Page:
Author: Jan Karon
Still perusing my jumbled eBay book lot, my next surprise selection was A Light from Heaven. I knew nothing about the book or its author, or even that it was ninth in an ongoing series. Nevertheless, the first couple of sentences enchanted me into a world reminiscent of the goodness and humor of The Little House series and a childhood favorite book about a missionary in Appalachia called Christy. The story begins with Father Tim, a retired Episcopal priest who found the love of his life at age 60. Married and content with a household of assorted pets, Father Tim doesn’t really know what to do with all of this free-time after a life full of helping (and sometimes being helped) by an eager congregation. When the Bishop calls with a tall order then, it’s with mixed feelings that Father Tim temporarily emerges from retirement to reestablish an old mountain church called Holy Trinity.
Along the way, this heartwarming series introduces readers to new characters, dilemmas, and an unequivocal sense of peace, family, and well-being. Despite my dislike of starting any series mid-way (or more than midway, my OCD dictates a proper chronological reading order at all times), I was instantly involved and grounded in a world that like the most soothing of breezy Spring days unfurled around me, caressing my mind and tumultuous wedding-planning/surviving work emotions. This book found me at the right time, and just maybe Father Tim had something to do with it…
Since finishing A Light from Heaven I’ve gone on and bought the entire, hardback Mitford Series (to my now husband’s horror – “We live in a one-bedroom condo in downtown DC – stop buying more books!” – as if, dear reader.) The series has a relaxed pace, reminiscent of idyllic bucolic locals and old friends growing closer to one another. Father Tim does his fair share of puttering – including taking on the challenge of baking a cake. I was more than happy to slow the pace down and just enjoy the bliss of the atmosphere created by author Jan Karon, engaging in both the minor and major events in the life of Father Tim’s friends and the close-knit town.
The introduction of Holy Trinity leads Father Tim to discover a whole new cast of devoted characters including an older woman and her son, both of whom have been tending the empty church for over a decade. Father Tim works alongside both woman and son, along the way developing deep relationships that promote healing, forgiveness, and acceptance of what was and what is to come. This dynamic between Father Tim and the dedicated angel of Holy Trinity comprises the heart and soul of A Light from Heaven and while acknowledging the hard pitfalls and disappointments in life, never sugar coating the truth, Father Tim effortlessly bestows forgiveness and a sense of abiding peace only encountered in living for God.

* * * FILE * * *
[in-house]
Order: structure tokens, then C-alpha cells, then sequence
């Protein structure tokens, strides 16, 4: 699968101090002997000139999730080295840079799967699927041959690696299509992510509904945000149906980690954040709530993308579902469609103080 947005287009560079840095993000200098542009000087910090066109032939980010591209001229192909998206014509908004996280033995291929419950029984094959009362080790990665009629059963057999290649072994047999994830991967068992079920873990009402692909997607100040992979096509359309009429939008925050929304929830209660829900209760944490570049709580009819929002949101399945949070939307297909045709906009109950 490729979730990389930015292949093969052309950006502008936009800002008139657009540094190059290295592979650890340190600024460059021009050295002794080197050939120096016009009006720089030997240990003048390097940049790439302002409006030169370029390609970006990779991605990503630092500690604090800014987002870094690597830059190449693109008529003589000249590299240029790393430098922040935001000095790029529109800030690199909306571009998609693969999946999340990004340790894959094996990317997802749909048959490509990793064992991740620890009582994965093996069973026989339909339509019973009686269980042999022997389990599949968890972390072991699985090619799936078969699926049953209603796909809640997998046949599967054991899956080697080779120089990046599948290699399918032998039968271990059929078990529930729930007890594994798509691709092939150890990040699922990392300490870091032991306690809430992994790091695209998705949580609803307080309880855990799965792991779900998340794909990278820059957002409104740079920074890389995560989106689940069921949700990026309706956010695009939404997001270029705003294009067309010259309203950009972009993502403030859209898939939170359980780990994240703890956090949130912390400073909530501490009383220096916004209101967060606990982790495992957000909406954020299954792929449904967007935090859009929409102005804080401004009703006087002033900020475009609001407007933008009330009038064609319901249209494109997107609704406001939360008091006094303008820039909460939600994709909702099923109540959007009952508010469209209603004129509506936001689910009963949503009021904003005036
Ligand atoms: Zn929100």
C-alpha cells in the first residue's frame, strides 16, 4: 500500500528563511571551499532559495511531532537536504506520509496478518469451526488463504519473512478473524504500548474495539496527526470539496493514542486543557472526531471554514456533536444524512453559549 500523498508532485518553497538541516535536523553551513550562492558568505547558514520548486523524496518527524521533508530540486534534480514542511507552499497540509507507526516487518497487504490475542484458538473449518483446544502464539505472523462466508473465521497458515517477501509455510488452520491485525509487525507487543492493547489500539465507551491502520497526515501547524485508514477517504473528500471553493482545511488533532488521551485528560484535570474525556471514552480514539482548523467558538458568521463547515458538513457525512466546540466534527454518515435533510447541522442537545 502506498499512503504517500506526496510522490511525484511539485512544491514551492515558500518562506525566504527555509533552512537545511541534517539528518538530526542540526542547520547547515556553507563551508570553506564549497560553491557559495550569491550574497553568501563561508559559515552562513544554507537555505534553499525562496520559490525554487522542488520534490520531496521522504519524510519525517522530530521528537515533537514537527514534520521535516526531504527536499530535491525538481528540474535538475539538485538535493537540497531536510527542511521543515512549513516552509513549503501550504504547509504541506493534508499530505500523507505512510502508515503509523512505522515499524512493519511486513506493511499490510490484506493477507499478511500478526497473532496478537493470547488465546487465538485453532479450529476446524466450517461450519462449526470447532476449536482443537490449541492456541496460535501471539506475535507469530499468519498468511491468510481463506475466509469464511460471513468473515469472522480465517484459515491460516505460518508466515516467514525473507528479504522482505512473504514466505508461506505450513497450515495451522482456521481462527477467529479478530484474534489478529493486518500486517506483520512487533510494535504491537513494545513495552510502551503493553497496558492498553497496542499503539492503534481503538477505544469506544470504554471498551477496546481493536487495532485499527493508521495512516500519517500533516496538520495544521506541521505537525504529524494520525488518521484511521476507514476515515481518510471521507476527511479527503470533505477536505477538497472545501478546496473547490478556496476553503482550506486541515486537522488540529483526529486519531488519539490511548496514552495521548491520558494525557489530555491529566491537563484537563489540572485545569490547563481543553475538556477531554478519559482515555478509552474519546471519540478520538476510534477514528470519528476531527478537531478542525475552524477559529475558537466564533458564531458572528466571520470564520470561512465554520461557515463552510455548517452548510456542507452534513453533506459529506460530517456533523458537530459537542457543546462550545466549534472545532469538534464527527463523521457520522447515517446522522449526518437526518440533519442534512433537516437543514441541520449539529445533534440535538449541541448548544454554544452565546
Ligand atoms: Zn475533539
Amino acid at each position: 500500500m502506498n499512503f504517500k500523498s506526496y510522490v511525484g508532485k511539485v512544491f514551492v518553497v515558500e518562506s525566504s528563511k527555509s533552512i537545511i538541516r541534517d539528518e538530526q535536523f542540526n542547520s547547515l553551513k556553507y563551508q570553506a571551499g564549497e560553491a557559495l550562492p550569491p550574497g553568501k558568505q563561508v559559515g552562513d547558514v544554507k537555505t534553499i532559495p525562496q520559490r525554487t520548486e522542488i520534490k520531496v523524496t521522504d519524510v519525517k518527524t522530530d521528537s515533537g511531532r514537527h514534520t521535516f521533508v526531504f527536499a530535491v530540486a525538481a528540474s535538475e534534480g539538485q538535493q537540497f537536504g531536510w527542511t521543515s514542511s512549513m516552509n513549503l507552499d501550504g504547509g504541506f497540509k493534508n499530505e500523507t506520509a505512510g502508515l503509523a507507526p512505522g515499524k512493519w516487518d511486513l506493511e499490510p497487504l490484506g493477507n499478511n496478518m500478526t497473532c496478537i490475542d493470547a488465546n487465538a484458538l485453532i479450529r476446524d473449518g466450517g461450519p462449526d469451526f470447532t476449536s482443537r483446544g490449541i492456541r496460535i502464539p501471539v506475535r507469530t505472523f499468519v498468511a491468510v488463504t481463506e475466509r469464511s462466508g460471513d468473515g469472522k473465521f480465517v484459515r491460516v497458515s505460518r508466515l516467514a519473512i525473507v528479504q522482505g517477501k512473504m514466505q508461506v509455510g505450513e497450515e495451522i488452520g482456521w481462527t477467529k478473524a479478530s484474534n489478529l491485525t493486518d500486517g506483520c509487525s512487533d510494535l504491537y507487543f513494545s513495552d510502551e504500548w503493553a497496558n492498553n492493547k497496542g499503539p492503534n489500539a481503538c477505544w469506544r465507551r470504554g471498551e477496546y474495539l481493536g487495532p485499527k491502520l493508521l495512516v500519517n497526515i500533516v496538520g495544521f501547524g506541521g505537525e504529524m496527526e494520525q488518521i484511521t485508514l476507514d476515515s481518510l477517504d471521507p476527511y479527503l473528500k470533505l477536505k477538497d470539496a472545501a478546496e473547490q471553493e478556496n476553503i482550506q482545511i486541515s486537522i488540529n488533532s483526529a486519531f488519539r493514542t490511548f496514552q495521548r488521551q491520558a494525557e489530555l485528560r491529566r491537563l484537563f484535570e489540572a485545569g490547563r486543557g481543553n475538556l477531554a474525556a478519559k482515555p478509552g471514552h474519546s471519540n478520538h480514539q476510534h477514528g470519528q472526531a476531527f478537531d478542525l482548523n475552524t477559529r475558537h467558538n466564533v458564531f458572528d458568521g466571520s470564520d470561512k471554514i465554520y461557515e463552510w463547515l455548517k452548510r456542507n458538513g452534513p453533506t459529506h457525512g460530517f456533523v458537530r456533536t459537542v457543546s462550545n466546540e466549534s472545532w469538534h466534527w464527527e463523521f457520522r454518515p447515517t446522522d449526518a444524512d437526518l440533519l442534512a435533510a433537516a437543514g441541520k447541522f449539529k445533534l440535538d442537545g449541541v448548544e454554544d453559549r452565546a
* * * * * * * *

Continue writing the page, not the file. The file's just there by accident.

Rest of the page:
Side stories populate the busy intersection of new church, new friends, some last minute home remodeling, an exceptionally irritating maid service, and town gossip. Father Tim and his wife, Cynthia, have essentially adopted Dooley Barlowe, now grown into a strong, albeit troubled man. Dooley’s formerly hard life, made vicious by an abusive father who once pulled a gun on him, is beginning to even out under the tender care and instruction of Father Tim. However, there is always the chance that the erring and unrepentant Mr. Barlowe could return, wrecking the hard fought peace of his son’s newly stabilized world.
Meanwhile, a parishioner in a nearby nursing home has some strange news that leads Father Tim on a treasure hunt. Charming 50s cars and eccentric secrets keep the search strong and readers invested in the riddle of the missing money and Father Tim’s ability to find it.
As time passes, Cynthia continues her painting, Father Tim counts lost chickens and wonders, and several long time town residents leave this world for a greater glory. The sadness is intermixed with the all’s right with the world sense, and new characters come to populate the places formerly held by the old, hope growing from death as life continues onward. Humor and love stay strong throughout, as does the beauty of the restored Mountain Church and the message that hope and steadfast prayer pays off. In the conclusion, readers are both content and tearful (a rare combination) and ready to go and buy an entire series. Jan Karon’s ability to craft a believable cast of characters and capture such an elusive yet strong atmosphere marks an incredible talent. First time readers will find themselves a home and longtime readers will once again be surrounded by family and friends in this charming series. Unequivocally recommended for both atmosphere, soul, and darn good writing.
– Frances Carden
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